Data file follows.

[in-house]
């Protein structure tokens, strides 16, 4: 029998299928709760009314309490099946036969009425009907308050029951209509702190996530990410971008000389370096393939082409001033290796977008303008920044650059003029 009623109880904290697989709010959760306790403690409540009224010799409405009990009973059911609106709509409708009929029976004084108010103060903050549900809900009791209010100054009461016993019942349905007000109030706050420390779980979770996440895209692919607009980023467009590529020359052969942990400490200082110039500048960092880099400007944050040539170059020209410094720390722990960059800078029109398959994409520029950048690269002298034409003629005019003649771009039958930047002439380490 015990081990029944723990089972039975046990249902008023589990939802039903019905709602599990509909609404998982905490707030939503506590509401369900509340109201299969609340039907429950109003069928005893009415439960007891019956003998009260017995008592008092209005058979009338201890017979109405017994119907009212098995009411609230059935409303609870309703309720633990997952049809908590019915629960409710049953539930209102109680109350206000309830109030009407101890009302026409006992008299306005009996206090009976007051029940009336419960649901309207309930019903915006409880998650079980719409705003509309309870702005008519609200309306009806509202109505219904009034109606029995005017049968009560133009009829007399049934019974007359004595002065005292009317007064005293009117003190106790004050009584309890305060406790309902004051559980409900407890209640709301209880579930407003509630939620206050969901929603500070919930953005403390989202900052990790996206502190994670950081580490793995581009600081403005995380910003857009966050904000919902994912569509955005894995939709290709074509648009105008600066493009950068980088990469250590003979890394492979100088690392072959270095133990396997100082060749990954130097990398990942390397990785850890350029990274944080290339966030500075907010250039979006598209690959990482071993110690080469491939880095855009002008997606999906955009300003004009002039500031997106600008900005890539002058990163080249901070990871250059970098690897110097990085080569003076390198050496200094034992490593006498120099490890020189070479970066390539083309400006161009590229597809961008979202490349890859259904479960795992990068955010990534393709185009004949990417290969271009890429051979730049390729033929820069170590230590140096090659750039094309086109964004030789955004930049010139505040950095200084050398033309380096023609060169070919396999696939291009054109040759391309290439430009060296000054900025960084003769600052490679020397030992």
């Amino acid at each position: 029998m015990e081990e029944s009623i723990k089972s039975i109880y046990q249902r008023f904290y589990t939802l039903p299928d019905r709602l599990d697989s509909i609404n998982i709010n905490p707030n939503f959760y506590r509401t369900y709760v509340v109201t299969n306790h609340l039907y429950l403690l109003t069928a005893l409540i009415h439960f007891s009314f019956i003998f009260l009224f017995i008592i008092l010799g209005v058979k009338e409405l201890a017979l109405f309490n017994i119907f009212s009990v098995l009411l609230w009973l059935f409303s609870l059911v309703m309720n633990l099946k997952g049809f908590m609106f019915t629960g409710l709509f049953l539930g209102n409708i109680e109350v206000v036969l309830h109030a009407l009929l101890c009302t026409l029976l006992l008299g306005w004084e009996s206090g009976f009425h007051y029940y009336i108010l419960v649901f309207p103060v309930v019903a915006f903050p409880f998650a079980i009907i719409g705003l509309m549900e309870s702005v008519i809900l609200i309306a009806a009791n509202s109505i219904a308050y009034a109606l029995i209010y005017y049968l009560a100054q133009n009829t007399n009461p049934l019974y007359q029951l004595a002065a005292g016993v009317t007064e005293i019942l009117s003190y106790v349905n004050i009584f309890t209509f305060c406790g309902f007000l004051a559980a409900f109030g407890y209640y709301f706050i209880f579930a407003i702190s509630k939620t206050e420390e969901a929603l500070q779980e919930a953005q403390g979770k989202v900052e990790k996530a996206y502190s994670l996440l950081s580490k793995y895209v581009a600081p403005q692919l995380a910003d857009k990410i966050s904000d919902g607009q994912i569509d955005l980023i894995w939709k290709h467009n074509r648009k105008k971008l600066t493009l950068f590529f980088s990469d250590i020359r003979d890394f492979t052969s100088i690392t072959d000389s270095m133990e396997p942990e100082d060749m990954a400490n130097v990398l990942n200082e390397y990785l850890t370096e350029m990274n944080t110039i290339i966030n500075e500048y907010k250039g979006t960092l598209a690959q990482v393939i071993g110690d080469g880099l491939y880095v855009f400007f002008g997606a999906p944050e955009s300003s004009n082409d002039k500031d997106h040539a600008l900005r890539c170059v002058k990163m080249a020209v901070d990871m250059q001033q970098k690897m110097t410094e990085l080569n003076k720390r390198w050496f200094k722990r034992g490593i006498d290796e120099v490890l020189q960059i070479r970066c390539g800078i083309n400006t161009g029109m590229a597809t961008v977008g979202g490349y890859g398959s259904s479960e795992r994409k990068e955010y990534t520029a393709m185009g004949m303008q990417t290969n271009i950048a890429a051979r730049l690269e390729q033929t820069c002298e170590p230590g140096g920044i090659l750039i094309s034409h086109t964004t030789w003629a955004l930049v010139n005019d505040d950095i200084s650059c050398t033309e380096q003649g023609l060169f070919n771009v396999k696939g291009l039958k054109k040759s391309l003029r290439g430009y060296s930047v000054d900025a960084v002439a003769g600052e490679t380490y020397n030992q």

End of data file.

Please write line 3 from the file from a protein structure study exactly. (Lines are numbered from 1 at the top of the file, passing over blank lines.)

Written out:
């Amino acid at each position: 029998m015990e081990e029944s009623i723990k089972s039975i109880y046990q249902r008023f904290y589990t939802l039903p299928d019905r709602l599990d697989s509909i609404n998982i709010n905490p707030n939503f959760y506590r509401t369900y709760v509340v109201t299969n306790h609340l039907y429950l403690l109003t069928a005893l409540i009415h439960f007891s009314f019956i003998f009260l009224f017995i008592i008092l010799g209005v058979k009338e409405l201890a017979l109405f309490n017994i119907f009212s009990v098995l009411l609230w009973l059935f409303s609870l059911v309703m309720n633990l099946k997952g049809f908590m609106f019915t629960g409710l709509f049953l539930g209102n409708i109680e109350v206000v036969l309830h109030a009407l009929l101890c009302t026409l029976l006992l008299g306005w004084e009996s206090g009976f009425h007051y029940y009336i108010l419960v649901f309207p103060v309930v019903a915006f903050p409880f998650a079980i009907i719409g705003l509309m549900e309870s702005v008519i809900l609200i309306a009806a009791n509202s109505i219904a308050y009034a109606l029995i209010y005017y049968l009560a100054q133009n009829t007399n009461p049934l019974y007359q029951l004595a002065a005292g016993v009317t007064e005293i019942l009117s003190y106790v349905n004050i009584f309890t209509f305060c406790g309902f007000l004051a559980a409900f109030g407890y209640y709301f706050i209880f579930a407003i702190s509630k939620t206050e420390e969901a929603l500070q779980e919930a953005q403390g979770k989202v900052e990790k996530a996206y502190s994670l996440l950081s580490k793995y895209v581009a600081p403005q692919l995380a910003d857009k990410i966050s904000d919902g607009q994912i569509d955005l980023i894995w939709k290709h467009n074509r648009k105008k971008l600066t493009l950068f590529f980088s990469d250590i020359r003979d890394f492979t052969s100088i690392t072959d000389s270095m133990e396997p942990e100082d060749m990954a400490n130097v990398l990942n200082e390397y990785l850890t370096e350029m990274n944080t110039i290339i966030n500075e500048y907010k250039g979006t960092l598209a690959q990482v393939i071993g110690d080469g880099l491939y880095v855009f400007f002008g997606a999906p944050e955009s300003s004009n082409d002039k500031d997106h040539a600008l900005r890539c170059v002058k990163m080249a020209v901070d990871m250059q001033q970098k690897m110097t410094e990085l080569n003076k720390r390198w050496f200094k722990r034992g490593i006498d290796e120099v490890l020189q960059i070479r970066c390539g800078i083309n400006t161009g029109m590229a597809t961008v977008g979202g490349y890859g398959s259904s479960e795992r994409k990068e955010y990534t520029a393709m185009g004949m303008q990417t290969n271009i950048a890429a051979r730049l690269e390729q033929t820069c002298e170590p230590g140096g920044i090659l750039i094309s034409h086109t964004t030789w003629a955004l930049v010139n005019d505040d950095i200084s650059c050398t033309e380096q003649g023609l060169f070919n771009v396999k696939g291009l039958k054109k040759s391309l003029r290439g430009y060296s930047v000054d900025a960084v002439a003769g600052e490679t380490y020397n030992q």